Interesting facts about the Mexican axolotl

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We found 16 interesting facts about the Mexican axolotl

Ambystoma mexicanis

These are very characteristic animals with unusual properties. In nature, they never reach adult form, but are still capable of reproduction.

Remaining in larval form throughout their lives, they retain many amazing features that are the envy of other living organisms. They are eagerly studied by scientists who are trying to learn about their amazing regenerative abilities.

Since breeding axolotls is quite simple, they can often be found in home aquariums. The price you will have to pay for one person is between 80 and 100 zlotys.

1

The Mexican axolotl is an amphibian from the family Ambystidae.

This family includes more than 30 species of amphibians.

2

This species is found in the wild south of Mexico City.

Today they can only be found in the southern parts of Lake Xochimilco, previously they also inhabited Lake Chalco (it was artificially drained to prevent floods and spills) and probably Texcoco, Zumpango and Xaltocan.

3

They are closely related to the tiger amphibian found in North America.

However, unlike their relative, they never leave the aquatic environment unless they are artificially stimulated to metamorphosis by activating the appropriate hormones.

4

In axolotls, the phenomenon of neoteny is observed, i.e., puberty occurring at the larval stage.

To reach sexual maturity, they do not transform into an adult form, remain in the aquatic environment and retain gills.

5

Axolotl eyes do not have eyelids.

This is a rather unusual feature for amphibians, which evolved this feature to adapt to a terrestrial lifestyle.

6

They are predators and catch prey by creating negative pressure.

They prey on small animals such as shellfish, insects, arthropods and small fish. They locate their victims using their sense of smell and, upon approaching them, suck them in using the negative pressure created by their stomach.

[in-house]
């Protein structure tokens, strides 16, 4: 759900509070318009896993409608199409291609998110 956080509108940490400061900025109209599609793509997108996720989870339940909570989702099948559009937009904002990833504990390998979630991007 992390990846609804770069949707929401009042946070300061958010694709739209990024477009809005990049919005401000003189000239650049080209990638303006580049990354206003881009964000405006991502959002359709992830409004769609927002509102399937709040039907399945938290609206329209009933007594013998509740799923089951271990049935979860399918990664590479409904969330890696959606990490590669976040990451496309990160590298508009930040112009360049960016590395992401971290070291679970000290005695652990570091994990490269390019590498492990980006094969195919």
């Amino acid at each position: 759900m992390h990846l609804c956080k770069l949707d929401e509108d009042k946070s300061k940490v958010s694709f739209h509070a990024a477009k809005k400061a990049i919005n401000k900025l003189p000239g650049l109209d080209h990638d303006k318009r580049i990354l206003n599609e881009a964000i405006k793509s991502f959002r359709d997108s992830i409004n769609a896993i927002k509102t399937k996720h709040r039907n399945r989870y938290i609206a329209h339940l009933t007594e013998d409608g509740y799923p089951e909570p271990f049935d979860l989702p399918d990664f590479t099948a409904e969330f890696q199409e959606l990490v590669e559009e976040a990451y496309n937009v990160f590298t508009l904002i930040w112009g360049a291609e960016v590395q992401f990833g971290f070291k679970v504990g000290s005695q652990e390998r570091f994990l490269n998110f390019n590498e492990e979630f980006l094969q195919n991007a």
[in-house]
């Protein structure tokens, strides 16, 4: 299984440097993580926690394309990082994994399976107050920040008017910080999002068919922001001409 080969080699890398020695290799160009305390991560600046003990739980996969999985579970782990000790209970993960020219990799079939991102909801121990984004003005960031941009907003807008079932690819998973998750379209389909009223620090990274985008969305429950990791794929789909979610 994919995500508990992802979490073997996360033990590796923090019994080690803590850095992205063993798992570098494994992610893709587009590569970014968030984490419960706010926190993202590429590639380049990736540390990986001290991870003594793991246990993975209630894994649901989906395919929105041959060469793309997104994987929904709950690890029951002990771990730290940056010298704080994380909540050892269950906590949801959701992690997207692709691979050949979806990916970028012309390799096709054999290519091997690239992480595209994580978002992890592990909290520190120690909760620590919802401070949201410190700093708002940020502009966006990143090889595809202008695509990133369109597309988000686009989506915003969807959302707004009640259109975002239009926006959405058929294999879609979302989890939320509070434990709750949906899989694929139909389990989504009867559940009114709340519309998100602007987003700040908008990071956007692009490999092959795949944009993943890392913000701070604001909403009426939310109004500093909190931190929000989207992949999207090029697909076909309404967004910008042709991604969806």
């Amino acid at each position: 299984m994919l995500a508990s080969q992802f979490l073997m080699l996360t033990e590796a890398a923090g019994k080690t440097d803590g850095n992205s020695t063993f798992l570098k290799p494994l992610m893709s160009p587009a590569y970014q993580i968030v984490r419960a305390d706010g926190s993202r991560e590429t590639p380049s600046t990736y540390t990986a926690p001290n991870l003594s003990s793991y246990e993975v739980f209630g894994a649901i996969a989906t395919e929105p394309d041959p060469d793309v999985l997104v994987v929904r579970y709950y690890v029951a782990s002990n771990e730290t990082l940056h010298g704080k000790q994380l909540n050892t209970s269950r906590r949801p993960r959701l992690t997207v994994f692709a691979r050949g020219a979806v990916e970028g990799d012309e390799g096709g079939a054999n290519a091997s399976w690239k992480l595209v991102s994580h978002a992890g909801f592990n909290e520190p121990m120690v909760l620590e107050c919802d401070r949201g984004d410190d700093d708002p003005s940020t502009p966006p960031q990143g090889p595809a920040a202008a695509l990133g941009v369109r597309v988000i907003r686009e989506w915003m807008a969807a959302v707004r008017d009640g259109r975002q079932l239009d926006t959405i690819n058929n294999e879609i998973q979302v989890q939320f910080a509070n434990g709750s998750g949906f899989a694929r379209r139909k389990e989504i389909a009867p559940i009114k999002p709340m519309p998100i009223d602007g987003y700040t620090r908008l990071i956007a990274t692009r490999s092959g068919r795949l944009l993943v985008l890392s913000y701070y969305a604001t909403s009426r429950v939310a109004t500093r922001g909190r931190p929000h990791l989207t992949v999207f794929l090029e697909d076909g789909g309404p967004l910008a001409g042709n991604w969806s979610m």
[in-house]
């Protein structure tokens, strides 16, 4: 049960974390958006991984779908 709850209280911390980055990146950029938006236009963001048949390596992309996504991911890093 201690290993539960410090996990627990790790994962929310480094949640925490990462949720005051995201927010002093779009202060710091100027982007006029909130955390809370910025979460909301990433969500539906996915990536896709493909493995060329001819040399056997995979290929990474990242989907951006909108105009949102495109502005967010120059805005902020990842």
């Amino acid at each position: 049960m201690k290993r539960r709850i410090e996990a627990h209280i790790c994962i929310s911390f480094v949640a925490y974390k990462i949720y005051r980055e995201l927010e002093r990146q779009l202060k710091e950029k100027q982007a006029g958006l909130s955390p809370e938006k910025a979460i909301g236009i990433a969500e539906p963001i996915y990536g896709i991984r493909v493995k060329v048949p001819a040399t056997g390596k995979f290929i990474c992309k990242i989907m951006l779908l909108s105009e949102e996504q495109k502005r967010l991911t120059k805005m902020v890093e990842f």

7

They reach sexual maturity at the age of 18 to 27 months.

Then they reach sizes from 15 to 45 cm, although they rarely exceed a length of 30 cm.

8

Axolotls do not develop into adults.

This is due to a lack of thyrotropin, which is necessary for the thyroid gland to produce hormones that cause metamorphosis in amphibians.

To learn more …

9

Axolotls that have undergone metamorphosis change their physiology.

Their muscle tone increases, their gills atrophy, their eyelids develop, and their skin becomes more impermeable to water. The lungs also develop and are present in the larval form, but in a rudimentary form. This series of changes allows them to adapt to terrestrial conditions. They resemble salamanders of the species Ambystoma velasci, although they have longer toes.

10

Axolotls were one of the pillars of the daily diet of the Aztecs.

Considering that the Aztec civilization ate all living things, it is not difficult to imagine that these animals became common prey for fishermen.

11

Despite the dramatic population decline, axolotls are unlikely to go extinct.

They are readily kept in aquariums, where they reproduce quite easily. To breed these amphibians, we will need a freshwater aquarium with a volume of 150 liters, preferably a plant one. In such conditions they will develop calmly and reproduce willingly. Unfortunately, they may soon disappear from the natural environment forever.

12

Axolotls stay near the bottom most of the time.

When kept in captivity along with food, they can eat the aquarium substrate, which can lead to problems with the digestive system.

To learn more …

13

They have amazing regenerative mechanisms.

Axolotl wounds heal and do not scar, and are also capable of regenerating limbs, tail, elements of the central nervous system, eye tissue, heart muscle and even some parts of the brain.

14

They can transplant other people's organs.

There are cases where eyes or a fragment of the brain from another axolotl were transplanted, and they completely regenerated and acquired full functionality.

15

In 1998, 6000 individuals were found per square kilometer of Lake Xochimilco.

In 2008, this number dropped to 100, and in 2013 no specimens were found.

16

This species is endangered.

This is mainly due to the increasing urbanization of areas around Mexico City, water pollution and the emergence of invasive fish species such as tilapia and perca. These fish feed on young axolotls, effectively reducing their population. The number of individuals living in the wild is estimated to be between 500 and 1000.

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